Policy inconsistency bane of Nigeria’s maritime sector

The Executive Vice Chairman, ENL Consortium, Princess Vicky Haastrup has identified policy summersault as a major challenge confronting the maritime industry in Nigeria.
Speaking in Lagos, Haastrup said stakeholders in the sector needs an enabling environment to operate and contribute their quota to the development of Nigeria’s economy.

Haastrup said: “We need an enabling environment. Don’t forget that terminal operators have invested so much money to develop Nigerian ports. We all know what Nigerian ports used to be like before the concession. People who are regular port users know that we have made improvements.

“Some attention must be paid to the issue of policy somersault, changing things suddenly without any notice. Policies are changed in the industry without giving enough time to the private operators to adjust”.

Haastrup, who is also Chairman, Seaport Terminal Operators Association of Nigeria (STOAN) explained that the maritime industry has a huge potential, adding, “Unfortunately, this is one industry that has not been attended to by any government. This industry can create employment; generate revenue for the government and wealth for its citizens. One wonders why such an industry has not been receiving the desired attention”.
Access Road:

“Look at the access roads leading to the ports. It is a nightmare coming to Apapa. If you come to Apapa without facing any traffic congestion, it would be an exception rather than the norm. One can spend three to four hours on the bridge because of bad road.

“On a daily basis, you have containers falling on people along this axis. We need an enabling environment that would allow port operators come in with ease instead of the nightmare we are presently experiencing.

“Every port user coming to the Lagos ports is suffering. There are only two routes; one from Ojuelegba and the other from Apapa/Oshodi. I find this very strange considering the volume of cargo coming through the Lagos ports. Then, there is the concentration of other activities in Apapa like the tank farms, which are not supposed to be in the port environment. The tank farms we are surrounded with at Apapa and Tin Can Island are almost 60. This is too much.

Half-year performance
“The industry has performed quite well except that a lot of government policies are having an adverse effect on the cargo throughput. You can see from the pilotage that fewer vessels are coming to Nigeria. There has been a reduction in the volume of cargo coming here particularly in the last few months. Some of these policies like the one from the Central Bank of Nigeria (CBN) on Foreign Exchange (FOREX) and the ban on the importation of certain goods have not helped matters. A lot of us are operating at 30 per cent to 40 per cent of our usual capacity.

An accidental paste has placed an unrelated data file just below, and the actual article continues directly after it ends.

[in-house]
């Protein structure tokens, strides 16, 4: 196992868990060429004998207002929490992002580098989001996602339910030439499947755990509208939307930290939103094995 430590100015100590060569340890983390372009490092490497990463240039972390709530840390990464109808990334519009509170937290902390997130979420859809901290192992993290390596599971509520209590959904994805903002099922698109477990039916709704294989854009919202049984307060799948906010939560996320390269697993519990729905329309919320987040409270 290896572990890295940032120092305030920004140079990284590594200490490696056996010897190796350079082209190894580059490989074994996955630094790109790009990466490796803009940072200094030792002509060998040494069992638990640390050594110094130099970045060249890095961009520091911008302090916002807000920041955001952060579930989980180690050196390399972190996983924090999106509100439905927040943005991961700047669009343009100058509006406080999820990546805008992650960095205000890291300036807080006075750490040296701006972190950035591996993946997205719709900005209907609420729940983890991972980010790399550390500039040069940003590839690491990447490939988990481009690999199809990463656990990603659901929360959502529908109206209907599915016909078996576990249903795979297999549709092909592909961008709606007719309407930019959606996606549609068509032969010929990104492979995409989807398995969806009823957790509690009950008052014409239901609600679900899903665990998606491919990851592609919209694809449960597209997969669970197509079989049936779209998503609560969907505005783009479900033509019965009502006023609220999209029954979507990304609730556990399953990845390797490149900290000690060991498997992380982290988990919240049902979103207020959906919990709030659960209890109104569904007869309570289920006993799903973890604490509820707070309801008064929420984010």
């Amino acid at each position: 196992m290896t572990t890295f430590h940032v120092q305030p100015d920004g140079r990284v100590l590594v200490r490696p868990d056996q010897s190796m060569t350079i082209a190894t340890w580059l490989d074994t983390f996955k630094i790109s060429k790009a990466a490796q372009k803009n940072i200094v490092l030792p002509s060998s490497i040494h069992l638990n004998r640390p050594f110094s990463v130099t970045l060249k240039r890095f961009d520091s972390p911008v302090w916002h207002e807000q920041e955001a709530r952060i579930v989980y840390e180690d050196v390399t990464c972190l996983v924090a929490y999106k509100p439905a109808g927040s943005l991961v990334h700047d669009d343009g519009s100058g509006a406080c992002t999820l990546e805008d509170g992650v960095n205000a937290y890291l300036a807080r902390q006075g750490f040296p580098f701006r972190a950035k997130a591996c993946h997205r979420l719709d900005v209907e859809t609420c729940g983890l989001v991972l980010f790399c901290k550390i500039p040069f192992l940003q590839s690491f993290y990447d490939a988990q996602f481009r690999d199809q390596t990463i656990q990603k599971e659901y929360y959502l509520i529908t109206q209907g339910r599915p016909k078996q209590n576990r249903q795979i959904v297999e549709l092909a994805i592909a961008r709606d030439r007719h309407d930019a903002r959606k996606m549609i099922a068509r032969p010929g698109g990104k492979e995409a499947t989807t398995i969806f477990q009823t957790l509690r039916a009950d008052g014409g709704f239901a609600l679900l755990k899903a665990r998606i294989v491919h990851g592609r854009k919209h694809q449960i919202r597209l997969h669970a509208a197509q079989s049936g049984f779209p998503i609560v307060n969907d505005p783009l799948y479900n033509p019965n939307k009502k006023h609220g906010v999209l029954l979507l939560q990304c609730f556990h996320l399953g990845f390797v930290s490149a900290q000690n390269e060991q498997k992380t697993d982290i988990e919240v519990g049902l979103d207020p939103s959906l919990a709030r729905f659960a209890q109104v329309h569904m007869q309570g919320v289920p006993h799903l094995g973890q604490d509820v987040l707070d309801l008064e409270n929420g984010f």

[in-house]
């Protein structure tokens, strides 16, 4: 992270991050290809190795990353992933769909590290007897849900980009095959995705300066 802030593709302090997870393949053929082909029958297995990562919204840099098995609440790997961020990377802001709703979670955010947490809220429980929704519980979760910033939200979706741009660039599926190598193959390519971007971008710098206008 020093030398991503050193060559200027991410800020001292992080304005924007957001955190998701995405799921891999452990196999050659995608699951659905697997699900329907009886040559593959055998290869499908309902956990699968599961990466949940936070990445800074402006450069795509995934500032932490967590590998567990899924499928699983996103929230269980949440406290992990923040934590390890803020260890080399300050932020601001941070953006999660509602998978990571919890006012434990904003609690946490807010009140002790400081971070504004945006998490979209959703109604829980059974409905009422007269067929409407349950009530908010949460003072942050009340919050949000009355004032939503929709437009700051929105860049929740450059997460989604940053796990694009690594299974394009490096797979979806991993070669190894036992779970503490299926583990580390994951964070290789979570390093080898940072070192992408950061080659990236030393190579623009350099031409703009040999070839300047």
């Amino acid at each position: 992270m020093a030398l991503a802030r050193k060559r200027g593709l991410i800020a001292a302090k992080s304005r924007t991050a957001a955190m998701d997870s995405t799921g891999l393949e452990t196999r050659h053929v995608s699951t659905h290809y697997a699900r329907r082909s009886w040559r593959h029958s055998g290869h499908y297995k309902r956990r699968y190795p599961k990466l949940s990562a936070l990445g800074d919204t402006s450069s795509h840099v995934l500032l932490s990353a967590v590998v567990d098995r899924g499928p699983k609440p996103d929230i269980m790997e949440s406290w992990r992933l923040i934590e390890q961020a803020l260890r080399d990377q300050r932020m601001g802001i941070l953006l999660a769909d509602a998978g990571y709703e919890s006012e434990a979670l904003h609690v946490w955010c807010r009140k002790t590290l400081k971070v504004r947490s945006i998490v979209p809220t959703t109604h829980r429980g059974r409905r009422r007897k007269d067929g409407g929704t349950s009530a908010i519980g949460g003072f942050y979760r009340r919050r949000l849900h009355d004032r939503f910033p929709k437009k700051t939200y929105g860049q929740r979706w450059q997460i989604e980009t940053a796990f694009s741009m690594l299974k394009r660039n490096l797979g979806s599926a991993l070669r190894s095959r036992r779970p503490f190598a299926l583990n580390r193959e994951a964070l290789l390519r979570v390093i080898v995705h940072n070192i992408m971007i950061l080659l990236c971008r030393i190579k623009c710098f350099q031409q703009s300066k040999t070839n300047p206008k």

“We are in a situation where we are gaining something to lose something but at the end of the day, it is going to impact negatively on our economy. We hope that the situation will be short-lived because right now, importers have challenges getting forex to order for goods.

“At ENL in the last one week, only two vessels called at our terminal and this is how it has been with other terminals at Tin Can Island. You have an occasional vessel here and there and for some, they would not even have any vessel berthing there at all. That is a big challenge for terminal operators because we have a lot of responsibilities in terms of developing the ports, paying salaries and running the terminals. So, whether you have ships coming or not, we are still obliged to run the port with the same amount of money.

“I know the CBN policy is meant to shore up our external reserve but this should be done with a human face. It shouldn’t be a drastic change to the effect that these things would become unaffordable for people. ”

“For instance, Nigeria is not yet a producer of iron rods. We are still importing iron rods and pipes. What we are producing locally cannot meet the demand of the nation. All we are doing with this policy is creating a situation where these goods will become very expensive and unaffordable for the ordinary Nigerian. Ultimately, the cost of building will increase because the price of iron rods has gone up. Even when you have the money to order for these goods, it is a serious challenge because the CBN is not making the money available for anybody to order for goods.

“The Manufacturers Association of Nigeria is feeling the pinch because a lot of raw materials that are used for their products have been banned. You just need to look at the pilotage and see that the volume of cargo has reduced drastically.

“I am saying these policies should have a human face. Take the auto policy for example; I have my reservations about it. How many cars do Nigerians use and what is the landing cost of such locally assembled cars? It is still unaffordable. This is a nation of 180 million people. Right now, second hand cars are expensive. This policy should be executed with a human face. It should be gradual until our local capacity can meet up with the demand in the country. The first is that goods will be diverted to the Republic of Benin. That is exactly what is happening now.
“Ships containing rice and other cargo are being diverted to Cotonou and their government is smiling. This same cargo will find their way back to the Nigerian market.